Click here for a past post about the Carlos' luminous exhibition,  When Gold Blossoms: Indian Jewelry from the Susan L. Beningson Collection.


On the Way to a Post

[J. Crew's Wayuu Mochila from the Columbian coast.]

[Oscar de la Renta's interpretation for the The Mochila Project.]

Handwoven Wayuu mochila bags have received a lot of buzz in recent months. I'm among the many who are drawn to them so, no surprise, I started combing back issues of Hali and Selvedge for information about traditional weavings from Columbia.

[Tom Hannaher's ancient coca bag photographed by Fred Mushkat; image via Hali.]

At the moment I haven't found what I was looking for, but I did stumble across an ancient South American coca bag, and that somehow led me to a past exhibition at D.C.'s Textile Museum, The Finishing Touch: Accessories from the Bolivian Highlands, where I noticed a mid-20th-century man's coca bag that could possibly inspire JADEtribe.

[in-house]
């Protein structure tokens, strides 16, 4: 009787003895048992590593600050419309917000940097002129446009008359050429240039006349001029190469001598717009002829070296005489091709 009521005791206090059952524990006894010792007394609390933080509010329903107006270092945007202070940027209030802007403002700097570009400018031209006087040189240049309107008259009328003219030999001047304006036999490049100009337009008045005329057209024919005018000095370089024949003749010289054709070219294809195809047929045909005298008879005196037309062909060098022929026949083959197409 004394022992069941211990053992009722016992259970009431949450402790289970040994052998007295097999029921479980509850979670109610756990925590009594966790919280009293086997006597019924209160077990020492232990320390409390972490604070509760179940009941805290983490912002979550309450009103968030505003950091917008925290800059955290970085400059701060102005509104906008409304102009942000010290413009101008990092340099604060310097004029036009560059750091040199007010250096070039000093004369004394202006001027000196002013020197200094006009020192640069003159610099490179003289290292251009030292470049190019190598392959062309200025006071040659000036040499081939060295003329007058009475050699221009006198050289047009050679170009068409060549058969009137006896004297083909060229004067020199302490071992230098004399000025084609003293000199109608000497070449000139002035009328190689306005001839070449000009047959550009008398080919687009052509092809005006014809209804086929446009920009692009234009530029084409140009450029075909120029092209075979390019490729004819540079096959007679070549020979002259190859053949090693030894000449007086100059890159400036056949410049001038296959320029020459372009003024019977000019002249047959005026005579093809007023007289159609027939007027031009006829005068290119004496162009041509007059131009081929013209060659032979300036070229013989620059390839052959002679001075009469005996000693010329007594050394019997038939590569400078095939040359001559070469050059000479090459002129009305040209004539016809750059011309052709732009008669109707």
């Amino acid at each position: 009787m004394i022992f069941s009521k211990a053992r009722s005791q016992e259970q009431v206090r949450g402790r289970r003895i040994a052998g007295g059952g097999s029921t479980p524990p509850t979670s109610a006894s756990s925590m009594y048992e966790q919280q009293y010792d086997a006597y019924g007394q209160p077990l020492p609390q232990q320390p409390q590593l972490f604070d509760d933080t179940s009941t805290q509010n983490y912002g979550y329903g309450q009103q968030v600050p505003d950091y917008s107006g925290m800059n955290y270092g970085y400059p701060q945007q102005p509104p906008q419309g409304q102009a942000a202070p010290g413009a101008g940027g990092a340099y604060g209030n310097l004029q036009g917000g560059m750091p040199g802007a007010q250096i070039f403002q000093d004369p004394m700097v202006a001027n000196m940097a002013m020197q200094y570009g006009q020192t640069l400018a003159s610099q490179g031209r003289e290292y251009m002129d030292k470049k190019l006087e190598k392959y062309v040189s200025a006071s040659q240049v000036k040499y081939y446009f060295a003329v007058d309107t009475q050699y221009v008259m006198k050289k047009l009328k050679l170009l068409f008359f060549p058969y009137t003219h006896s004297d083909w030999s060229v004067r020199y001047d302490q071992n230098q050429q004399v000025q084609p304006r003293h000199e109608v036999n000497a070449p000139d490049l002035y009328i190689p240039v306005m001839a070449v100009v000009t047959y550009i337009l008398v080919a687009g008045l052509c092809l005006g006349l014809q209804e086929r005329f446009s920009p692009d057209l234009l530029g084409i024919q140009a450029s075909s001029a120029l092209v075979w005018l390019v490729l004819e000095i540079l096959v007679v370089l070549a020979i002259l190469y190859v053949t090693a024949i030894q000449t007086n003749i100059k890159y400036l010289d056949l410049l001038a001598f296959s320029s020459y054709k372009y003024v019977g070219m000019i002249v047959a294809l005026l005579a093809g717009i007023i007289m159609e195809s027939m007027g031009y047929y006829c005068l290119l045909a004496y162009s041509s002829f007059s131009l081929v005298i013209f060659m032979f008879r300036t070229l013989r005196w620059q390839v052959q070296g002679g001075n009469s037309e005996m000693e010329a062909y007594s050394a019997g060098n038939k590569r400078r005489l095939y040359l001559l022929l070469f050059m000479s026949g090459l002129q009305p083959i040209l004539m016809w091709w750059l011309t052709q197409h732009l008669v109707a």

[The Textile Museum 1989.28.9. Latin American Research Fund.]

And that led me back to a Bolivian weaving I'd already mentioned in a past post.

[Photo by Don Tuttle via Hali.]

Long story short,  no original South American textile blog post for today.  However, turning a page in Selvedge and mentally traveling to another continent, I did learn a fact that makes an interesting follow up to the Out of Africa post.

[Asante kente cloth from the archives of Adire African Textiles.]